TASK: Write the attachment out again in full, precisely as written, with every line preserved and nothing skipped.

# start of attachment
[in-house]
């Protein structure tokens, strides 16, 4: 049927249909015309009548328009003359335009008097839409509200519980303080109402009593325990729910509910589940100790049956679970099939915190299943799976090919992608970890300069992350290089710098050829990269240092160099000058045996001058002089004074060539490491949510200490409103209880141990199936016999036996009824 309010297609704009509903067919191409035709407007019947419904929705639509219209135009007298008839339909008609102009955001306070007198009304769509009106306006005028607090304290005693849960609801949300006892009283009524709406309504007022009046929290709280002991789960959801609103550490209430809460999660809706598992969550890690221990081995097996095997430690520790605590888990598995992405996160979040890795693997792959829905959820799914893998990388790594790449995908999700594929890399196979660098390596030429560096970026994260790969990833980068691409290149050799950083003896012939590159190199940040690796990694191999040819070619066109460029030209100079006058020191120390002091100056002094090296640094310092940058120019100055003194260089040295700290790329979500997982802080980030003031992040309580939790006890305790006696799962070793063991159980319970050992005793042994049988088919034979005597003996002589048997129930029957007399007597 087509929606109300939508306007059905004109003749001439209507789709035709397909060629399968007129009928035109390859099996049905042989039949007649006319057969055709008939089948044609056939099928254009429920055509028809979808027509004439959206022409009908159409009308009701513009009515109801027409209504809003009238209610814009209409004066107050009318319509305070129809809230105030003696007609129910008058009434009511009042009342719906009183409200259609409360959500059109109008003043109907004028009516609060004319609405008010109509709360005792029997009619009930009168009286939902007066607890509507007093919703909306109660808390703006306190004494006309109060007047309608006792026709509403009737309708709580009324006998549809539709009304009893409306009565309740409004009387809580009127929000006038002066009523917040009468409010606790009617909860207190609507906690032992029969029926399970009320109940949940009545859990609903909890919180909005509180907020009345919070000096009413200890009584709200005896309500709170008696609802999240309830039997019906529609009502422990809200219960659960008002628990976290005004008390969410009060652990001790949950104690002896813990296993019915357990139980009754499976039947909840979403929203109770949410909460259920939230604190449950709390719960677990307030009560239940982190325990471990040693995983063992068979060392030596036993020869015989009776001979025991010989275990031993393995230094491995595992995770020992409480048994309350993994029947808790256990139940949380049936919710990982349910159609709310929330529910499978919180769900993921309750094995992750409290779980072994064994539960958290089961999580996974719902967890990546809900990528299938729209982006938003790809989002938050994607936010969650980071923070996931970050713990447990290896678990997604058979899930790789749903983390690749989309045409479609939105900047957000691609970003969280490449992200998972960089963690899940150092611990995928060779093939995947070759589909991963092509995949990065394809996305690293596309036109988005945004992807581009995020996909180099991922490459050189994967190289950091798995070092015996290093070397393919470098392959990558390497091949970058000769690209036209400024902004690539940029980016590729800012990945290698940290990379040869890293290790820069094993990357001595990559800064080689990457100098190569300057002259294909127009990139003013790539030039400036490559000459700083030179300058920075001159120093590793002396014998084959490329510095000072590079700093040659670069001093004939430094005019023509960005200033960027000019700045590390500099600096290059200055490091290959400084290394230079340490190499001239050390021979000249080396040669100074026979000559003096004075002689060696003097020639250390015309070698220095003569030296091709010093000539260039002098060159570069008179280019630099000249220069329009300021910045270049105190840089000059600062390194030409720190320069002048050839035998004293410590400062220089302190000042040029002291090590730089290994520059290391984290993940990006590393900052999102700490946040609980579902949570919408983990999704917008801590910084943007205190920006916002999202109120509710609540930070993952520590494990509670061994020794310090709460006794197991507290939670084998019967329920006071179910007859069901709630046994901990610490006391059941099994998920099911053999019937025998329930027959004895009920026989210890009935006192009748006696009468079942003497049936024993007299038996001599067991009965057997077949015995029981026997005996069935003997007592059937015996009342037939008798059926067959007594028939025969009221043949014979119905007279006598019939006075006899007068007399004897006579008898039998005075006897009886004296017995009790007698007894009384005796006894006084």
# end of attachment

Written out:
[in-house]
């Protein structure tokens, strides 16, 4: 049927249909015309009548328009003359335009008097839409509200519980303080109402009593325990729910509910589940100790049956679970099939915190299943799976090919992608970890300069992350290089710098050829990269240092160099000058045996001058002089004074060539490491949510200490409103209880141990199936016999036996009824 309010297609704009509903067919191409035709407007019947419904929705639509219209135009007298008839339909008609102009955001306070007198009304769509009106306006005028607090304290005693849960609801949300006892009283009524709406309504007022009046929290709280002991789960959801609103550490209430809460999660809706598992969550890690221990081995097996095997430690520790605590888990598995992405996160979040890795693997792959829905959820799914893998990388790594790449995908999700594929890399196979660098390596030429560096970026994260790969990833980068691409290149050799950083003896012939590159190199940040690796990694191999040819070619066109460029030209100079006058020191120390002091100056002094090296640094310092940058120019100055003194260089040295700290790329979500997982802080980030003031992040309580939790006890305790006696799962070793063991159980319970050992005793042994049988088919034979005597003996002589048997129930029957007399007597 087509929606109300939508306007059905004109003749001439209507789709035709397909060629399968007129009928035109390859099996049905042989039949007649006319057969055709008939089948044609056939099928254009429920055509028809979808027509004439959206022409009908159409009308009701513009009515109801027409209504809003009238209610814009209409004066107050009318319509305070129809809230105030003696007609129910008058009434009511009042009342719906009183409200259609409360959500059109109008003043109907004028009516609060004319609405008010109509709360005792029997009619009930009168009286939902007066607890509507007093919703909306109660808390703006306190004494006309109060007047309608006792026709509403009737309708709580009324006998549809539709009304009893409306009565309740409004009387809580009127929000006038002066009523917040009468409010606790009617909860207190609507906690032992029969029926399970009320109940949940009545859990609903909890919180909005509180907020009345919070000096009413200890009584709200005896309500709170008696609802999240309830039997019906529609009502422990809200219960659960008002628990976290005004008390969410009060652990001790949950104690002896813990296993019915357990139980009754499976039947909840979403929203109770949410909460259920939230604190449950709390719960677990307030009560239940982190325990471990040693995983063992068979060392030596036993020869015989009776001979025991010989275990031993393995230094491995595992995770020992409480048994309350993994029947808790256990139940949380049936919710990982349910159609709310929330529910499978919180769900993921309750094995992750409290779980072994064994539960958290089961999580996974719902967890990546809900990528299938729209982006938003790809989002938050994607936010969650980071923070996931970050713990447990290896678990997604058979899930790789749903983390690749989309045409479609939105900047957000691609970003969280490449992200998972960089963690899940150092611990995928060779093939995947070759589909991963092509995949990065394809996305690293596309036109988005945004992807581009995020996909180099991922490459050189994967190289950091798995070092015996290093070397393919470098392959990558390497091949970058000769690209036209400024902004690539940029980016590729800012990945290698940290990379040869890293290790820069094993990357001595990559800064080689990457100098190569300057002259294909127009990139003013790539030039400036490559000459700083030179300058920075001159120093590793002396014998084959490329510095000072590079700093040659670069001093004939430094005019023509960005200033960027000019700045590390500099600096290059200055490091290959400084290394230079340490190499001239050390021979000249080396040669100074026979000559003096004075002689060696003097020639250390015309070698220095003569030296091709010093000539260039002098060159570069008179280019630099000249220069329009300021910045270049105190840089000059600062390194030409720190320069002048050839035998004293410590400062220089302190000042040029002291090590730089290994520059290391984290993940990006590393900052999102700490946040609980579902949570919408983990999704917008801590910084943007205190920006916002999202109120509710609540930070993952520590494990509670061994020794310090709460006794197991507290939670084998019967329920006071179910007859069901709630046994901990610490006391059941099994998920099911053999019937025998329930027959004895009920026989210890009935006192009748006696009468079942003497049936024993007299038996001599067991009965057997077949015995029981026997005996069935003997007592059937015996009342037939008798059926067959007594028939025969009221043949014979119905007279006598019939006075006899007068007399004897006579008898039998005075006897009886004296017995009790007698007894009384005796006894006084």